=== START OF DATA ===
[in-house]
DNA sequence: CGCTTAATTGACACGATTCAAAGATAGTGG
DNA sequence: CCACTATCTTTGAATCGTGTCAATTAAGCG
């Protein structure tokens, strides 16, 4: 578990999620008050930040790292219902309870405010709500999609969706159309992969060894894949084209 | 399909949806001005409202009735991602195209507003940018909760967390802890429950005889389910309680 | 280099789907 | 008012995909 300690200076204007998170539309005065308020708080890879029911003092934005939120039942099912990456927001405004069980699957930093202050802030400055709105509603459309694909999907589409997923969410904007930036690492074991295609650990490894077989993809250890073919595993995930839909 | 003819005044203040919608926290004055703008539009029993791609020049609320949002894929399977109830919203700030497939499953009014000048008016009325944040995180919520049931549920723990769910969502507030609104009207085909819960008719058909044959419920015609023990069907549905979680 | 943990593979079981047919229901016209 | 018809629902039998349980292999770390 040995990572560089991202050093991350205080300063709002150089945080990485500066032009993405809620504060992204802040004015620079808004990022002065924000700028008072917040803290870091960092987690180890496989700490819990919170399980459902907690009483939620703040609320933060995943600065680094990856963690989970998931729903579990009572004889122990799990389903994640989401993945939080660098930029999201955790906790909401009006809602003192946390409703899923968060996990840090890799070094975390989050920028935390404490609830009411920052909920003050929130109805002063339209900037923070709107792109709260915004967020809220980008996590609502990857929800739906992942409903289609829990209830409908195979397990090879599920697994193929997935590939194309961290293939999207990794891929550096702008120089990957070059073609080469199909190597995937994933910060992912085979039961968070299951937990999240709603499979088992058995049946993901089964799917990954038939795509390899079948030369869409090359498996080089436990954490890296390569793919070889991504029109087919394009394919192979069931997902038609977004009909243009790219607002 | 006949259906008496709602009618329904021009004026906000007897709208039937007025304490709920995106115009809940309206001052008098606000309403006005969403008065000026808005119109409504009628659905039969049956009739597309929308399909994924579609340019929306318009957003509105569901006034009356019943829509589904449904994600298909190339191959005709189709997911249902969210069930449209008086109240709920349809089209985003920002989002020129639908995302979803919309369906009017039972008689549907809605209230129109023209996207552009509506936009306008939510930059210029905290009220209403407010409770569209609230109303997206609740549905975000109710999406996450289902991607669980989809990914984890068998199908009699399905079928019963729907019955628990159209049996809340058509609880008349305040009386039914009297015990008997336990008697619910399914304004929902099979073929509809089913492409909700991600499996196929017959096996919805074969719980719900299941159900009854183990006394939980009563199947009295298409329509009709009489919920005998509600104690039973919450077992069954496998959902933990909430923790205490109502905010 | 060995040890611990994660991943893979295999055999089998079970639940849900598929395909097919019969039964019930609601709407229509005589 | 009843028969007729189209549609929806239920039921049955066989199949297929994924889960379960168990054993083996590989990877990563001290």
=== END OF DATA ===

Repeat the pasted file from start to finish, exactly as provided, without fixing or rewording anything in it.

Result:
[in-house]
DNA sequence: CGCTTAATTGACACGATTCAAAGATAGTGG
DNA sequence: CCACTATCTTTGAATCGTGTCAATTAAGCG
């Protein structure tokens, strides 16, 4: 578990999620008050930040790292219902309870405010709500999609969706159309992969060894894949084209 | 399909949806001005409202009735991602195209507003940018909760967390802890429950005889389910309680 | 280099789907 | 008012995909 300690200076204007998170539309005065308020708080890879029911003092934005939120039942099912990456927001405004069980699957930093202050802030400055709105509603459309694909999907589409997923969410904007930036690492074991295609650990490894077989993809250890073919595993995930839909 | 003819005044203040919608926290004055703008539009029993791609020049609320949002894929399977109830919203700030497939499953009014000048008016009325944040995180919520049931549920723990769910969502507030609104009207085909819960008719058909044959419920015609023990069907549905979680 | 943990593979079981047919229901016209 | 018809629902039998349980292999770390 040995990572560089991202050093991350205080300063709002150089945080990485500066032009993405809620504060992204802040004015620079808004990022002065924000700028008072917040803290870091960092987690180890496989700490819990919170399980459902907690009483939620703040609320933060995943600065680094990856963690989970998931729903579990009572004889122990799990389903994640989401993945939080660098930029999201955790906790909401009006809602003192946390409703899923968060996990840090890799070094975390989050920028935390404490609830009411920052909920003050929130109805002063339209900037923070709107792109709260915004967020809220980008996590609502990857929800739906992942409903289609829990209830409908195979397990090879599920697994193929997935590939194309961290293939999207990794891929550096702008120089990957070059073609080469199909190597995937994933910060992912085979039961968070299951937990999240709603499979088992058995049946993901089964799917990954038939795509390899079948030369869409090359498996080089436990954490890296390569793919070889991504029109087919394009394919192979069931997902038609977004009909243009790219607002 | 006949259906008496709602009618329904021009004026906000007897709208039937007025304490709920995106115009809940309206001052008098606000309403006005969403008065000026808005119109409504009628659905039969049956009739597309929308399909994924579609340019929306318009957003509105569901006034009356019943829509589904449904994600298909190339191959005709189709997911249902969210069930449209008086109240709920349809089209985003920002989002020129639908995302979803919309369906009017039972008689549907809605209230129109023209996207552009509506936009306008939510930059210029905290009220209403407010409770569209609230109303997206609740549905975000109710999406996450289902991607669980989809990914984890068998199908009699399905079928019963729907019955628990159209049996809340058509609880008349305040009386039914009297015990008997336990008697619910399914304004929902099979073929509809089913492409909700991600499996196929017959096996919805074969719980719900299941159900009854183990006394939980009563199947009295298409329509009709009489919920005998509600104690039973919450077992069954496998959902933990909430923790205490109502905010 | 060995040890611990994660991943893979295999055999089998079970639940849900598929395909097919019969039964019930609601709407229509005589 | 009843028969007729189209549609929806239920039921049955066989199949297929994924889960379960168990054993083996590989990877990563001290």